A few years ago we were looking for ways to save on home remodeling costs. You see, we’d had an extension put on our home.
At the same time, we were renovating existing areas of the house.
Even though we’d hired a contractor to handle the extension, we were able to negotiate discounts with him. How? By doing some of the demo and grunt work ourselves.
In addition, while the extension was being completed, we gutted our kitchen. We did a lot of that work ourselves and saved a tidy amount on that remodeling.
How to save on home remodeling costs
Recently, we sat down to add it all up. We had a sense that we had, in fact, saved ourselves money on those remodeling costs.
Between our elbow grease and sweat equity, we discovered something amazing: we’d saved ourselves from spending about $10,000 on our renovation projects.
One of the ways we did this was DIY, obviously. However, we also used the Facebook Marketplace to sell some items.
Plus, thanks to our local freecycle group, we were able to get rid of items we no longer needed. So, that saved us from having to bring in a costly dumpster.
Anyway, here is how those numbers added up for us.
Saving money on bathroom demo and remodeling
The contractor wanted to charge us about $2,400 to demo the upstairs bathroom. This was the bathroom that our daughters use.
Doing it ourselves meant not only getting rid of a cast-iron tub but also a “vintage” blue toilet. Also, we had to remove the vanity and take out drywall so the room was down to studs.
A sledge hammer took care of the tub. That’s me above cleaning up after demoing the tub.
On the other hand, we were careful to remove the vanity. Because we ended up putting it on Facebook Marketplace to sell.
Someone paid us $20 for the vanity shown here. So, we made money on the deal.
All together we saved $2,420 on the bathroom remodeling costs.
Doing painting ourselves
Because the backside of our home was built into the side of the hill, the first floor of the remodeled space was like a basement space. Therefore, the contractor had to use concrete blocks on the foundation versus poured concrete.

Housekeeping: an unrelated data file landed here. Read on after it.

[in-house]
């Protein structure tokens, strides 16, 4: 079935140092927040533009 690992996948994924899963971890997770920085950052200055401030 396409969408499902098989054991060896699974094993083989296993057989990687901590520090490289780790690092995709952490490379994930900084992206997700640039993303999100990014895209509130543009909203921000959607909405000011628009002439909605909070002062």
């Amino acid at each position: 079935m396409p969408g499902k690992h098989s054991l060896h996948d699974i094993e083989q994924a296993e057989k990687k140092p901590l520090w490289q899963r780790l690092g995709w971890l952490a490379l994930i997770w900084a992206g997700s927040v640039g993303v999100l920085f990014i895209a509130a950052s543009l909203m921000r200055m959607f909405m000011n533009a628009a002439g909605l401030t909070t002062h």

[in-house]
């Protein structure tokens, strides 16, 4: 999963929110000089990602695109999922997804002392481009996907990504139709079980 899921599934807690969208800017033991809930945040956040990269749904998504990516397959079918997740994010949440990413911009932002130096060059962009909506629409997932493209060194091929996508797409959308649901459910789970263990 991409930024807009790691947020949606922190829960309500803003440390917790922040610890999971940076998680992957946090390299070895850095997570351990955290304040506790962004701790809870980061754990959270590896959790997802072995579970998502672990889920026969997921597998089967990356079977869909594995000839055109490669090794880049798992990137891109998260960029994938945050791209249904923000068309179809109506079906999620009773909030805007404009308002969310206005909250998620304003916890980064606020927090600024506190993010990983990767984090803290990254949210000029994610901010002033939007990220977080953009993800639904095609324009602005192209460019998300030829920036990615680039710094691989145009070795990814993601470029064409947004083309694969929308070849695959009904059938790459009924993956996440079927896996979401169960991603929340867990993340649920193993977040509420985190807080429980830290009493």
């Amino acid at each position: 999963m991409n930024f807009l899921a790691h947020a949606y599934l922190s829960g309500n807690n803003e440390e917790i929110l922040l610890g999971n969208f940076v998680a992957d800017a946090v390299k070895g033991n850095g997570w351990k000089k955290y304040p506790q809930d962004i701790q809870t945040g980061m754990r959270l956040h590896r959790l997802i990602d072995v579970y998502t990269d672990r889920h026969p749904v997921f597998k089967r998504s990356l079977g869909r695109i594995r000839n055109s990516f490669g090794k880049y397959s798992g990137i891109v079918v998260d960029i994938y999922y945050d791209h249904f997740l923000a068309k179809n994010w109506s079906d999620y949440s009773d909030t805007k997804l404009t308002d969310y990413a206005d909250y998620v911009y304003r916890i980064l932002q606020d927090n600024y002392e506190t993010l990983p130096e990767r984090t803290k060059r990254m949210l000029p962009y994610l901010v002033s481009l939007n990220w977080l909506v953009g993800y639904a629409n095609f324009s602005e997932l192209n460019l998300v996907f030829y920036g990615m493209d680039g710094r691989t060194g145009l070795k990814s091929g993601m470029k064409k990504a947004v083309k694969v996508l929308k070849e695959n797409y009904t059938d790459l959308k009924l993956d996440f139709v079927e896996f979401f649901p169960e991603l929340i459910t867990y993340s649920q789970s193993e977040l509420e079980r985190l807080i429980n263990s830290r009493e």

He advised us to paint a water seal on those concrete blocks. This would help waterproof them.
If he were going to do it for us, it would have taken a day of his time. He would have charged us for his time, plus $300 for materials.
We decided to do this task ourselves.
I bought enough DryLok Basement and Masonry Waterproof Paint at Lowe’s. We spent about $110.
It took me a day and half to paint the whole thing.
In addition, we ended up painting the entire interior of the new space ourselves once the drywall was finished. So, that saved us on his painting fees, too.
All told, this DIY approach saved us about $900. Plus, I enjoy painting.
Reusing kitchen cabinets
With the average minor kitchen remodel costing just under $18,000, there was no way my husband and I could afford that kind of dough. This after laying out cash for our addition.
So, like the bathroom upstairs, we did the demo ourselves. That’s me wielding a sledgehammer.
Here’s another cost savings–reusing the existing cabinetry. This was important since new cabinets account for about 50% of a kitchen renovation’s cost.
These cabinets are all custom made and, except for a couple of decades of grease and grime, in great shape.
We planned to degrease them, sand them and repaint them in a milk paint white to match our home farmhouse interior. Best of all we won’t have to spend a dime on new cabinets–only on new paint and new hardware.
All told we saved about $9,000 on the remodeling costs for our new kitchen.
Shopping around for appliances to save
Like most modern kitchens, we want ours to look as up-to-date as possible. And that meant replacing the poop-brown, circa 1970s appliances with new stainless steel ones. This included the refrigerator.
Of course, stainless steel can be pricey, but I felt confident that if we shopped around, we could find a good price. Well, we did.
Knowing the best time to buy new appliances, I hit the stores. There, I found a slightly dented but not scratched stainless steel refrigerator.
It was a standard, side-by-side model and cost only $700. Yes, you read that right, only $700. Who gets appliances for that cheap?
Considering the same refrigerator in perfect condition at the same store retailed for nearly double that price–$1,398–I’d say I scored quite a savings.
Final thoughts on home remodeling costs savings
So what does that add up to? Well, we’ve definitely got at least 10 grand in our hand.
In fact, with these four examples alone, we found a way to save more than $13K.
And this doesn’t even include the money we saved by having my husband do the hardwood floors. Then, we bought countertop remnants to save money there instead of custom ordering the countertop. Finally, we refinished the painted-over fireplace ourselves and saved a bundle, too.
All together these are some pretty sweet savings.